Everyone has different triggers; therefore it’s difficult to recommend certain types of food and/or supplements. In addition to avoiding the “wrong food,” it is equally important to have adequate calorie and fluid intake as malnutrition and dehydration are common problems associated with ulcerative colitis.  In general, two strategies that work are:

  • A bland, low-fiber may best during acute flares.
  • Eat 5 or 6 small meals a day.

All of the following recommendations should not be taken unless supervised by a qualified health care provider.

  • Oral iron supplements for those with frequent bleeding.
  • Folic acid: Many people who have ulcerative colitis have low levels of folic acid in their blood.
  • Omega-3 fatty acids found in fish oil: DO NOT take high doses of fish oil if you take blood-thinning medication.
  • Probiotics: Consult your doctor to be sure probiotics are appropriate for your case.
  • Vitamin D: is necessary to maintain strong bones. People with ulcerative colitis, especially those who take corticosteroids, often have low levels of vitamin D and are at risk for osteoporosis.
  • Calcium: is also needed for strong bones. Ask your doctor if you need a calcium supplement.
  • N-acetyl glucosamine: Preliminary research suggests that N-acetyl glucosamine supplements or enemas may improve symptoms of inflammatory bowel disease.
  • Psyllium seeds: Psyllium is a type of insoluble fiber, and may be irritating to some people, especially during flares. Some people may have better results using soluble fiber, such as flax seed or oat bran, in combination with or instead of psyllium.
  • Boswellia: Boswellia has anti-inflammatory properties.
  • Curcumin or turmeric: This has anti-inflammatory properties. People with gallbladder disease or gastro esophageal reflux disease (GERD), hormone-related cancers, or people who are taking blood-thinning medications, should not take curcumin without first consulting with their doctors.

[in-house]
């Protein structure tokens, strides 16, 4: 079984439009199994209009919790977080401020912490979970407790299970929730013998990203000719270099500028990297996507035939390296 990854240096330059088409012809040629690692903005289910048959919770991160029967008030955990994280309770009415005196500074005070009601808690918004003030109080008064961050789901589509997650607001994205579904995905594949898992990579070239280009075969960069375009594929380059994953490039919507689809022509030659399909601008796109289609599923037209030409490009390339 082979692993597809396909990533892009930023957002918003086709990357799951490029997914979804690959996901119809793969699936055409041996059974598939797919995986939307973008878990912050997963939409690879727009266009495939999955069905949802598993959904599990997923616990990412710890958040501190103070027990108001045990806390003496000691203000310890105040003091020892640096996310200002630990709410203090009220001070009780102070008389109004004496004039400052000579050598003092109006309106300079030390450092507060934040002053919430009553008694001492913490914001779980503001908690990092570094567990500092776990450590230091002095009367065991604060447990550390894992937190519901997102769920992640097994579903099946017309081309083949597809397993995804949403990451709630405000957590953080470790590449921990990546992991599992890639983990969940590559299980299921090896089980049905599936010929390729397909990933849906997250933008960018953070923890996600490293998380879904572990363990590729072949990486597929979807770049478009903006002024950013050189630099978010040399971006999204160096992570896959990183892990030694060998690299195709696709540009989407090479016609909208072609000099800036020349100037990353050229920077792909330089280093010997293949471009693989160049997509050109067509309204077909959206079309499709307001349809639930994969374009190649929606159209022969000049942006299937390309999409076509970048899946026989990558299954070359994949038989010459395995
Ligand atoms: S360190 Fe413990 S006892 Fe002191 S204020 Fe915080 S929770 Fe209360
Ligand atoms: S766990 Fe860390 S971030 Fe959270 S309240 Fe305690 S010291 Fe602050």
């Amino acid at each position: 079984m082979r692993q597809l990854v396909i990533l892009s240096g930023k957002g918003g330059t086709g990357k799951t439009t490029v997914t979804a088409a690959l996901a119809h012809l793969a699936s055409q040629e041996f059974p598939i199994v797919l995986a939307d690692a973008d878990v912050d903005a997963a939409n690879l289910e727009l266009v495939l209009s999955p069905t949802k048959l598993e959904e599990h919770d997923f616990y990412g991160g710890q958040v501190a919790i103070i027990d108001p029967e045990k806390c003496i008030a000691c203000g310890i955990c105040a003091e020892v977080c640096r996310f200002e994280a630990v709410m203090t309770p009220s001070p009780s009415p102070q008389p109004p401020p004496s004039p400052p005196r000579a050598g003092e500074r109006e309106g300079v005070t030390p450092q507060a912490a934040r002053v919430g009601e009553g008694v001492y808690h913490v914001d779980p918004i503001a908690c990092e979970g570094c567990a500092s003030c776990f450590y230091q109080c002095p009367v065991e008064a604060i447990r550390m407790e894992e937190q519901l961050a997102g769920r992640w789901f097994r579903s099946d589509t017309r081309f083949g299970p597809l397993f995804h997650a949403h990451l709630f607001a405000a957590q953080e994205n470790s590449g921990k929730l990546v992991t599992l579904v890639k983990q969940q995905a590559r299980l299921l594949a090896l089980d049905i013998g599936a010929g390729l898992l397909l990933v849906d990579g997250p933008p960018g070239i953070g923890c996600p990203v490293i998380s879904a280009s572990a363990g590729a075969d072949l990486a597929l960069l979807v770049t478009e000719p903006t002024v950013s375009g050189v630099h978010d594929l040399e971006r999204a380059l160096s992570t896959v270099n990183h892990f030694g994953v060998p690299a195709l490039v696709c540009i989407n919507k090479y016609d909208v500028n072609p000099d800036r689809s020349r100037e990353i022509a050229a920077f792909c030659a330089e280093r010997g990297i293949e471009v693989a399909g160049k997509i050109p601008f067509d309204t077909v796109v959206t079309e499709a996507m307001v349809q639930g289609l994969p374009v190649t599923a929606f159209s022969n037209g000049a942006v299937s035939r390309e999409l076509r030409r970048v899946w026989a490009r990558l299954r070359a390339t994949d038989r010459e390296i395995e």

• Slippery elm: is a demulcent (protects irritated tissues and promotes their healing). Women who may be pregnant should never take slippery elm.
  • Marshmallow: is a demulcent and emollient. Avoid marshmallow if you have diabetes.
  • Chamomile: is often used to soothe digestive tract. It is usually taken as a tea. Chamomile can cause allergic reactions in some people, particularly those who are sensitive to ragweed. Medicine

Five Nutrients to Support Your Endocrine Health

Fish – Fish provides Omega-3, Omega-6, and Omega-9 oils that directly affect cognitive function, cellular function and kidney function–all of these are under the control of the endocrine system.

Garlic – Garlic boosts immunity and regulates blood sugar levels.

five nutrients for endocrine

Calcium – Calcium keeps nerves healthy and ensures their ability to communicate effectively. Milk, cottage cheese, cheese, leafy greens, dried beans and yogurt are all rich in calcium.

Vitamin B and B complex – These vitamins directly influence the nervous system’s proper functioning and health, as well as one’s physical and mental performance concerning the nervous system. Vitamin B and B complex are found in chicken, fish, eggs, whole grains, beans and nuts.

five nutrients 2

Vitamin C – Adrenal glands have a very high content of ascorbic acid (vitamin C). This vitamin helps the adrenal glands produce more of the disease-fighting hormone. A continued stressful environment depletes vitamin C reserves and increases the tendency for infection and disease. Good sources of vitamin C include citrus fruits, melons, apricots, strawberries, berries, green vegetables, sweet peppers and tomatoes